< Browse to Previous Essay | Browse to Next Essay >
A three-alarm fire damages Pier D on Seattle's waterfront on April 26, 1944.
HistoryLink.org Essay 10289
: Printer-Friendly Format
On April 26, 1944, fire suddenly erupts on Pier D (Pier 46), leased by the Luckenbach Steamship Company, menacing Seattle’s busy wartime waterfront. Alert dock workers see smoke and flames emanating from the second floor at the outer end of the terminal warehouse and rush to send in the alarm. Seattle Fire Chief William T. Fitzgerald (1891-1976) immediately dispatches all available firefighting apparatus and personnel to the scene and the blaze is under control in less than half-an-hour. Fortunately there are no vessels at the pier and little cargo in the transit shed at the time. There are no injuries and damage to the facility is estimated at approximately $50,000. It is the first major fire to hit the Seattle waterfront since the fire which severely damaged the Union Pacific Dock (Pier 44) on July 17, 1929.
Vital to the War Effort
Pier D (redesignated Pier 46), at the foot of King Street, was built in 1901 by the Pacific Coast Company. It was one of four large docks, designated Piers A through D, that the Pacific Coast Company used in its coal mining, steamship, and rail operations in King County.
During World War II (1941-1944), Pier D was leased to the Luckenbach Steamship Company, a major force in express freight and passenger service between West Coast ports and East Coast and Gulf ports. Units of Washington State Guard soldiers were billeted at various locations along Seattle’s waterfront to guard the vital installation against saboteurs.
Smoke and Flame
At approximately 1:00 p.m. on Wednesday, April 26, 1944, dock workers spotted smoke and flames shooting from the second floor at the west end of the Pier D terminal warehouse and turned in the alarm. A stiff onshore breeze stoked the fire and within minutes it appeared as though the entire 600-foot facility was ablaze.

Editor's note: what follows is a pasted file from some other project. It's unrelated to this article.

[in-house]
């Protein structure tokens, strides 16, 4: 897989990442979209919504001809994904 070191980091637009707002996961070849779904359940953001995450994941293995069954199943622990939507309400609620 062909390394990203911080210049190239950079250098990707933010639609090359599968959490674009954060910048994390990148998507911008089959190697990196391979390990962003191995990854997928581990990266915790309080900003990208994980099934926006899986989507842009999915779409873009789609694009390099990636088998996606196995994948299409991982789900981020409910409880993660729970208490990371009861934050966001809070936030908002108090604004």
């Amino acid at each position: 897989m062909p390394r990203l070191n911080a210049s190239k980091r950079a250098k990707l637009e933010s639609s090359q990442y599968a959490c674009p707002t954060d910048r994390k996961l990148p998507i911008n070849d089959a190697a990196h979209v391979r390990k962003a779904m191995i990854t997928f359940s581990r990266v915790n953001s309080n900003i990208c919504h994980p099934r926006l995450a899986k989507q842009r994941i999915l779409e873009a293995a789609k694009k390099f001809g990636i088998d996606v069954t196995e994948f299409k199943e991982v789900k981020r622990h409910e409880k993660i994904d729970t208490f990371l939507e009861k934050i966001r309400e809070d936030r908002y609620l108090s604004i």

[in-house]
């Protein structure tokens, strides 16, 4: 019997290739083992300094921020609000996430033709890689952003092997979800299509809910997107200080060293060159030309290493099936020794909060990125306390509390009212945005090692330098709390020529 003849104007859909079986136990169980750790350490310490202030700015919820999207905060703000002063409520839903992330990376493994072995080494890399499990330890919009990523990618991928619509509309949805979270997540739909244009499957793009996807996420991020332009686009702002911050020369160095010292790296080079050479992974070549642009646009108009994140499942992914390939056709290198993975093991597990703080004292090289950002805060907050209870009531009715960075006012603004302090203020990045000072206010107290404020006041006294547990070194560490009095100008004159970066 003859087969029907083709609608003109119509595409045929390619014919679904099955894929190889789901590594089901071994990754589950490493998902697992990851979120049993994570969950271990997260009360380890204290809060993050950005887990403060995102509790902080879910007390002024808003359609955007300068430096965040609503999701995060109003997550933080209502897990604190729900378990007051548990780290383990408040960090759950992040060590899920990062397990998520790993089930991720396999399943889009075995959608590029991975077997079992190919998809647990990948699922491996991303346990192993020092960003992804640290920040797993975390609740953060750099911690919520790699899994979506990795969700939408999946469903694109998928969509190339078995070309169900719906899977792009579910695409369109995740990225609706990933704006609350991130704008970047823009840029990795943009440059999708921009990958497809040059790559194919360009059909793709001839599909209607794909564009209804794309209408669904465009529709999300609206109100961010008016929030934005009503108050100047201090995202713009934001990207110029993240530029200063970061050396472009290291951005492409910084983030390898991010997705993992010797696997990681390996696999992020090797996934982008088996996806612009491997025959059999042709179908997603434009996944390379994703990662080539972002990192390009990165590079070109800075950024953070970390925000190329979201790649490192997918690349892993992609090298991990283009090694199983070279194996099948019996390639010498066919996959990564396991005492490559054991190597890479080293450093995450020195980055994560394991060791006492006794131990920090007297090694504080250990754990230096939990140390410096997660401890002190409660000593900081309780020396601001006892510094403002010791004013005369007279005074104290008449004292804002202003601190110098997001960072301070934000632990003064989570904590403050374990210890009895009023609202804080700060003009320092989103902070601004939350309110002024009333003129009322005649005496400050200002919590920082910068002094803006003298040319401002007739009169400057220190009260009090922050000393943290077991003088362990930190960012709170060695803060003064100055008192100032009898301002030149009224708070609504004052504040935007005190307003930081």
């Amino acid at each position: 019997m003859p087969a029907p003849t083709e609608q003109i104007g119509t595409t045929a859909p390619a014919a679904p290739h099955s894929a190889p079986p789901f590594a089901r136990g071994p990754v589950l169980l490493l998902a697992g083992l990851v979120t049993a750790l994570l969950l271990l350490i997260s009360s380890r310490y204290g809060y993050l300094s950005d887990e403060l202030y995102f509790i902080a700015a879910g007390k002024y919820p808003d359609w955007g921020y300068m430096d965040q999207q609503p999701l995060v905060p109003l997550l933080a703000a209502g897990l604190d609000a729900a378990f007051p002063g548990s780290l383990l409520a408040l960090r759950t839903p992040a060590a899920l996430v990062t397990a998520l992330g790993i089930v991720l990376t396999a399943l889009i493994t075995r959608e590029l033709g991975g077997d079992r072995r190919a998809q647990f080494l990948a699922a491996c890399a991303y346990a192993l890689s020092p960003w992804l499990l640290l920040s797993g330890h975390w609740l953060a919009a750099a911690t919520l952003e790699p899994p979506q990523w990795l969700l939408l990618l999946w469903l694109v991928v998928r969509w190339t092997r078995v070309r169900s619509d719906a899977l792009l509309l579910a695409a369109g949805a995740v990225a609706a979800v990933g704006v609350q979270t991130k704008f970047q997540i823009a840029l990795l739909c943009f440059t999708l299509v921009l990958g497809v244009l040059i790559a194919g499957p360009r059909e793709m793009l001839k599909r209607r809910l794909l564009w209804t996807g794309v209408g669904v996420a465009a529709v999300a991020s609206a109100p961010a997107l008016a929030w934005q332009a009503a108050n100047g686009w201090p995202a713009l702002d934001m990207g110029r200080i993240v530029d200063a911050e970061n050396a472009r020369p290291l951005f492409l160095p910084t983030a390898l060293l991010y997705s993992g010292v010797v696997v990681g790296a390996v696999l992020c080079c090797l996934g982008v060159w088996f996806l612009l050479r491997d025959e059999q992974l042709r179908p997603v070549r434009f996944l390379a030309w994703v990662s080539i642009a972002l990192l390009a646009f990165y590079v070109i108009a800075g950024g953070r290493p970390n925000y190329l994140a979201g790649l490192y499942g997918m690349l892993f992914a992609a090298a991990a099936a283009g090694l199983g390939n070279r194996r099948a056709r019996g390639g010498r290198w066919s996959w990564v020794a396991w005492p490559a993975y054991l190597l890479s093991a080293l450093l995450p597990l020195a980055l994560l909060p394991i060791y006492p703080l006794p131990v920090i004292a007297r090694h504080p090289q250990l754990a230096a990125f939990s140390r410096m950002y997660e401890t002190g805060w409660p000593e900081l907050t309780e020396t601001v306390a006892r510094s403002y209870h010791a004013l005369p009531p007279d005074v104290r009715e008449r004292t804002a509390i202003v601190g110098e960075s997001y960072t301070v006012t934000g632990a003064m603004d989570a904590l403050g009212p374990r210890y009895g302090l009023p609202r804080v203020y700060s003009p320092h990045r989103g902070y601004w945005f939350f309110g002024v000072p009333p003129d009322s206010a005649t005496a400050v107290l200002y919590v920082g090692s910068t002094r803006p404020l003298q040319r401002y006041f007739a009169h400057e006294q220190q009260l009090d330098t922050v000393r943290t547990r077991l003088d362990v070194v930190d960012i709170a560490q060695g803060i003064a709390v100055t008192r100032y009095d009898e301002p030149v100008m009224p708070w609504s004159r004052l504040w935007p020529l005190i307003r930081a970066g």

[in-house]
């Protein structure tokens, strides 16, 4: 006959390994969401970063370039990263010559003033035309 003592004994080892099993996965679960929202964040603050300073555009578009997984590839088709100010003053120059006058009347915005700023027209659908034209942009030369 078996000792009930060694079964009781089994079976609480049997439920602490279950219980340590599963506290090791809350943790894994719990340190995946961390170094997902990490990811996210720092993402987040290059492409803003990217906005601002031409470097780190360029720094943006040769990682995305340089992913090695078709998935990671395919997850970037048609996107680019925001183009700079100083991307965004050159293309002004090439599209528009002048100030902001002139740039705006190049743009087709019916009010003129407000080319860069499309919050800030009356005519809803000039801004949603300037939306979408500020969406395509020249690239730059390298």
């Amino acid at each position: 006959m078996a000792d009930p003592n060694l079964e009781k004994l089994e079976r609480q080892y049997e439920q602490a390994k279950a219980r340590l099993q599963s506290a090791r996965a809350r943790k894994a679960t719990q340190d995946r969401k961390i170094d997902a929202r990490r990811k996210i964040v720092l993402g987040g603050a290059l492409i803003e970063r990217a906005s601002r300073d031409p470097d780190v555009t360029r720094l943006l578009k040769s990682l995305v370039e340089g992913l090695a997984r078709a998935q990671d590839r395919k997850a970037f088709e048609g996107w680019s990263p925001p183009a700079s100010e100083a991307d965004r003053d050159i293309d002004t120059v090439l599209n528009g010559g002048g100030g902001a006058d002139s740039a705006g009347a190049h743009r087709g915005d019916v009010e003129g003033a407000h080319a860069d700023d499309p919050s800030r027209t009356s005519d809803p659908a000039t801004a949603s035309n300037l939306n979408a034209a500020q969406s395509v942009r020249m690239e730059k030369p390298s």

Seattle Fire Chief William T. Fitzgerald immediately sent out a general alarm which brought 12 engine companies, four truck companies, two fireboats, the Duwamish and Alki, and two U.S. Coast Guard firefighting barges rushing to the scene. These forces were augmented by more than 200 Coast Guardsmen and volunteer auxiliary firefighters from around the city. Men with fire hoses were stationed on the roofs of adjacent buildings to prevent flames from spreading to other vulnerable structures on the waterfront. The response time was so quick that the blaze was under control in less than a half-hour. Within an hour, the fire was declared “tapped out” and firefighters spent the remainder of the afternoon conducting mopping-up operations.
Downtown Seattle came to a standstill as thousands of spectators gathered on city streets and atop office and apartment buildings to watch great clouds of black smoke billowing skyward and the fireboats Duwamish and Alki stream water onto the roof of the warehouse. Traffic on the busy waterfront was blocked for more than an hour as the firefighters battled the blaze.
Fire Chief Fitzgerald, who directed the firefighting operation, said the blaze apparently started in the living quarters of Washington State Guard soldiers assigned to Pier D. The exact cause was not determined, but fire investigators believed it to have been caused by an electric hot plate or oil heater. Fortunately, there were no freighters moored at the dock and minimal cargo in the warehouse. The major damage occurred in a 150-foot section at the west end of the dock building, but damage was evident along a wide expanse of roof through which the fire erupted. Chief Fitzgerald estimated damage to the terminal to be approximately $50,000.
“Three-Alarm Fire at Pier D Causes Damage of $50,000,” Seattle Post-Intelligencer, April 27, 1944, p. 11; “Fifty-Thousand-Dollar Blaze, Menacing Waterfront, Subdued by Firemen and Coast Guard,” The Seattle Times, April 27, 1944, p. 12; “Three-Alarm Blaze Hits Seattle Dock,” The Oregonian, April 27, 1944, p. 13.
Travel through time (chronological order):
< Browse to Previous Essay
Browse to Next Essay >
Licensing: This essay is licensed under a Creative Commons license that
encourages reproduction with attribution. Credit should be given to both
HistoryLink.org and to the author, and sources must be included with any
reproduction. Click the icon for more info. Please note that this
Creative Commons license applies to text only, and not to images. For
more information regarding individual photos or images, please contact
the source noted in the image credit.
Major Support for HistoryLink.org Provided
By: The State of Washington | Patsy Bullitt Collins
| Paul G. Allen Family Foundation | Museum Of History & Industry
| 4Culture (King County Lodging Tax Revenue) | City of Seattle
| City of Bellevue | City of Tacoma | King County | The Peach
Foundation | Microsoft Corporation, Other Public and Private
Sponsors and Visitors Like You